Less happy memories include having had to officiate at several high-profile funerals of young people.

“You don't forget those,” he says. “But if there is a plus, it’s that tragic occasions like that sometimes bring the community closer together and show us some of the best of human nature.”

Reflecting on the relationship he has had with those alongside whom he has worked most closely in his 28 years in the pulpit of 1st Armagh he says, “As I leave I’m really thankful to have had a very supportive Kirk Session.

“They’ve been a really good team and they have been very good to me. We have worked well together pastorally – especially in getting through the pandemic when everybody rallied round to keep in touch with others.

“During Covid, suddenly things that we had perhaps taken for granted - when we really ought not to have – were no longer available to us. We couldn’t meet for worship, for example. Now that we’re able to do that again, I think we’re maybe a wee bit more appreciative of it than before.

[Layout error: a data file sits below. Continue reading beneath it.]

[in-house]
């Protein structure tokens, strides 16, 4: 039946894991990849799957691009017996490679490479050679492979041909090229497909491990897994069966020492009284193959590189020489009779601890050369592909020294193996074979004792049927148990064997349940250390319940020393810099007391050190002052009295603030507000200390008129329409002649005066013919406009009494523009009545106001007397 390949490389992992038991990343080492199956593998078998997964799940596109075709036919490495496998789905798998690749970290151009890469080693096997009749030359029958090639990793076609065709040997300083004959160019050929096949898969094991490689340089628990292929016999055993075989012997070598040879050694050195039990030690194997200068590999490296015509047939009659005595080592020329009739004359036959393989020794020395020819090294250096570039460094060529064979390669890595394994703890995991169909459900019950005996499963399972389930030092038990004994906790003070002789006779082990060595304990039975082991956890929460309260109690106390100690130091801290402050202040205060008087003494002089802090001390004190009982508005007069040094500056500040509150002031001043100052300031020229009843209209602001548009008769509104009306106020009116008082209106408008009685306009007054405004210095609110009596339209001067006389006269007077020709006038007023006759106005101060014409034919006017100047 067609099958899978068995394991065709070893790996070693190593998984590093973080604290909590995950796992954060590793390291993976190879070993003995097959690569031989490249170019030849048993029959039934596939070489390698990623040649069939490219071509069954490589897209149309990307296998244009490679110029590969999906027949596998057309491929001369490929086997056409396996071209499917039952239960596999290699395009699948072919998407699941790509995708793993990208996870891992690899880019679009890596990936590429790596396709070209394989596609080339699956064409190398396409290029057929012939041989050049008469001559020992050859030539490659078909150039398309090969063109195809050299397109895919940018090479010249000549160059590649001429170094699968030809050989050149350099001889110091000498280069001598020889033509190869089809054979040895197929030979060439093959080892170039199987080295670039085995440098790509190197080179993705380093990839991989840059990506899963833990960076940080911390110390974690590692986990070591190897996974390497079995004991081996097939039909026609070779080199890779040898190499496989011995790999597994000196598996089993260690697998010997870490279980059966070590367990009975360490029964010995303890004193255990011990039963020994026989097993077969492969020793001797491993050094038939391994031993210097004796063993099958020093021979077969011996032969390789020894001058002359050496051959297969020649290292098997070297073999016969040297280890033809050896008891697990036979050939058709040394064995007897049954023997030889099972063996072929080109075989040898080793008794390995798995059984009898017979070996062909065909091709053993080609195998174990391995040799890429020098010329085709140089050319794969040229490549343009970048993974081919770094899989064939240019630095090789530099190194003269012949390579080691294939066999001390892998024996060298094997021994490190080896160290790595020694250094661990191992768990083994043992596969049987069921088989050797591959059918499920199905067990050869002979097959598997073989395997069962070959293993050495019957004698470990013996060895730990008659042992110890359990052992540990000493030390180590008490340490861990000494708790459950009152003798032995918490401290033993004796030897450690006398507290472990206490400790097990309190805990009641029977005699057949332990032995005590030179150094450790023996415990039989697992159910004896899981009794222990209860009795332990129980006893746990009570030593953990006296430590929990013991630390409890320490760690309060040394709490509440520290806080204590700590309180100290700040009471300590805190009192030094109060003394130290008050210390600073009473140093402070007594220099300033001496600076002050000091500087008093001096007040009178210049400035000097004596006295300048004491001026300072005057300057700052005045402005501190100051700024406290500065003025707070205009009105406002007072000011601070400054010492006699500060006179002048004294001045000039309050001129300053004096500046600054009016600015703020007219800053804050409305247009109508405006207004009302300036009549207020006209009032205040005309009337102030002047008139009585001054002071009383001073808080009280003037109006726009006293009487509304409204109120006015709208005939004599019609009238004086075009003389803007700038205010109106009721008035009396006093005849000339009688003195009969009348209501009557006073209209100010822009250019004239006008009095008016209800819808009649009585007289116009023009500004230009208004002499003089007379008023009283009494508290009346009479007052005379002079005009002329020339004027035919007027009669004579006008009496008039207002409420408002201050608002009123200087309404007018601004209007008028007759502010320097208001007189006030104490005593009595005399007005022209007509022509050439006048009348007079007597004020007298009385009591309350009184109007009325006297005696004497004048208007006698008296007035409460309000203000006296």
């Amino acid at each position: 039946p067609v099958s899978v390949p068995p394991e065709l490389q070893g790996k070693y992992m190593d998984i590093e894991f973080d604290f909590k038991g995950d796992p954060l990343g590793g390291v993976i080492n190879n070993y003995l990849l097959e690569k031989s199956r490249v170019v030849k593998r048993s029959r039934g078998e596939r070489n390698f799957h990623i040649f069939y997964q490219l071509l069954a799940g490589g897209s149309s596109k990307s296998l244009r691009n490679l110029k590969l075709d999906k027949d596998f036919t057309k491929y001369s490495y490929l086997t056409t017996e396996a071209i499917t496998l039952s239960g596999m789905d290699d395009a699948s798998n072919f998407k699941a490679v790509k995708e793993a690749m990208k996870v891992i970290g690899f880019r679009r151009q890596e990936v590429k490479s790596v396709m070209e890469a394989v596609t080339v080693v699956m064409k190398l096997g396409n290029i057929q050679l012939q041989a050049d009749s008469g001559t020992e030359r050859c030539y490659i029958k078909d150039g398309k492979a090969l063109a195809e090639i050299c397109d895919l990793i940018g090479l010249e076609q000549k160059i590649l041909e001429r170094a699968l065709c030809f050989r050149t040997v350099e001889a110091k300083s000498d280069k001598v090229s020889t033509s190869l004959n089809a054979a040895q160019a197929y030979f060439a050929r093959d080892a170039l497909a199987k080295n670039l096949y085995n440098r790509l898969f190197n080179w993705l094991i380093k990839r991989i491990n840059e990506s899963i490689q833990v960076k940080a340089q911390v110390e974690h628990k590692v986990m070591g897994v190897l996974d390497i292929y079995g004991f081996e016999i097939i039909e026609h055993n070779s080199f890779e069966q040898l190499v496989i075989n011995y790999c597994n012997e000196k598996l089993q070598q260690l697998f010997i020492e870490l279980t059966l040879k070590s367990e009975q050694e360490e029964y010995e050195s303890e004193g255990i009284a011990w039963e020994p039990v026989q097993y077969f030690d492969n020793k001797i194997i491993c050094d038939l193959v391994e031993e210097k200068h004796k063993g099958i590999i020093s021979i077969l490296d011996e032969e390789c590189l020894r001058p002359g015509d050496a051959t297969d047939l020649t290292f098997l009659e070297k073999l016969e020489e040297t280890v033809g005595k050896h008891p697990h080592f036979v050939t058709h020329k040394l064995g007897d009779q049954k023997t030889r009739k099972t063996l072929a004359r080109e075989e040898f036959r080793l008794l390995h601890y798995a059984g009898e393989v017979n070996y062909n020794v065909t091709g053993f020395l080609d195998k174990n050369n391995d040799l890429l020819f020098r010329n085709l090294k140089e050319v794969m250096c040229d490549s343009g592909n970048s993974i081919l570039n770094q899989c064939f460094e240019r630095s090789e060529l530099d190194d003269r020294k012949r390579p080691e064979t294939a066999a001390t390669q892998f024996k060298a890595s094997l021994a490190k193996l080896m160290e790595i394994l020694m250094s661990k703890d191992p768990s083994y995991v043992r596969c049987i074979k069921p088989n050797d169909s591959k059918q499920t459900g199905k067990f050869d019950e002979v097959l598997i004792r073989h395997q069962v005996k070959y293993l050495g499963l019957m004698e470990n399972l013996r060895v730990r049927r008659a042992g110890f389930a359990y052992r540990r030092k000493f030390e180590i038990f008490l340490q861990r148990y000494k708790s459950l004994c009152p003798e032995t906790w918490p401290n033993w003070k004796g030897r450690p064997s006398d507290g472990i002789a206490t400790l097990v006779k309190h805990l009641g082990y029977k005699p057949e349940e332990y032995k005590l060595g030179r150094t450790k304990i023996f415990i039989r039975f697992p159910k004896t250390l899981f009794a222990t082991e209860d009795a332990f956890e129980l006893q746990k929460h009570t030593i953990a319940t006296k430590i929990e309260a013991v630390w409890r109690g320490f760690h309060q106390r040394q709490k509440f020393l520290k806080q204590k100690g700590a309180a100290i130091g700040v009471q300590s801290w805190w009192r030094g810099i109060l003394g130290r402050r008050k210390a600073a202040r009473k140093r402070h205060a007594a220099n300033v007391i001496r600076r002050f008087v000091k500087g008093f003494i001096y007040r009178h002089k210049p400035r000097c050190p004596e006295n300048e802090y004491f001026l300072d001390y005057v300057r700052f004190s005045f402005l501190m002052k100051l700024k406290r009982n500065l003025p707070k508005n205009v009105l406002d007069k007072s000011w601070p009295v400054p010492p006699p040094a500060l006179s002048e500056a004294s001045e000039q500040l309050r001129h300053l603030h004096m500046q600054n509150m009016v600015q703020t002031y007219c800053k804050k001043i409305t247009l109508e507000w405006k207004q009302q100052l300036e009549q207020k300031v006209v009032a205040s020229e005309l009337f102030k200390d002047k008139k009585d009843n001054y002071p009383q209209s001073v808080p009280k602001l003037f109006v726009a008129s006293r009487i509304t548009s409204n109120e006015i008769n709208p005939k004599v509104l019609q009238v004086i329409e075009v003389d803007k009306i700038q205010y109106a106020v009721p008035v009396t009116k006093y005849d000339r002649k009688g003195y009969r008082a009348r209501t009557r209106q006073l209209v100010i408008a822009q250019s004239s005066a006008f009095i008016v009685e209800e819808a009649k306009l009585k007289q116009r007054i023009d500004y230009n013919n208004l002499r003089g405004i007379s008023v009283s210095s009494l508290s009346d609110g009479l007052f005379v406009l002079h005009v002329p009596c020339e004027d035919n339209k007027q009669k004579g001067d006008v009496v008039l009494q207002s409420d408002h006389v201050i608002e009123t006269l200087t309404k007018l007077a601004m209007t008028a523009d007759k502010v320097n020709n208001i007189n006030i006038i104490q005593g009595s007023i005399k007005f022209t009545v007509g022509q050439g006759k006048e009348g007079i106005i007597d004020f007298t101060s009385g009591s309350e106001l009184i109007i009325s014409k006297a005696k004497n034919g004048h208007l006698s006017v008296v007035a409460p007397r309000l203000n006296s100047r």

“That said, we were very fortunate in that we have very good technology and very good people working with it here in 1st Armagh. That enabled us to broadcast widely, so it was like a new stage to ministry. At the time we joked that ministers had become TV evangelists overnight – without the white suits!”

It’s a remark that displays his humour, much of which is refreshingly self-deprecating.

As with its counterparts elsewhere, The Mall-situated church with its distinctive spire – a feature not common place in the usually more understated architecture of Presbyterianism – is gradually rebuilding its in-person attendance numbers in the wake of Covid.

“People got into the habit of watching at home and they can still do that,” he points out. “And over those two years, the mobility of some of our more elderly members got worse, so we aren’t seeing them the way we used to. For those people, live streaming of services is a real asset.

“The pandemic forced us to be creative in a number of ways. Another of 1st Armagh’s major assets is the organ and our very good organist, Elise Crean. So although at one stage we couldn’t sing as a congregation, we were able to listen to her and – thanks to our cameras - watch her playing wonderful voluntaries.

“So we have learned a number of things as a result of all this, prompting us to ask questions: for example, what did we do in the past that we’ve discovered we perhaps don’t actually need to do? But as I’m not staying, I can’t do anything to answer those questions; that’s something for the next person to think about.”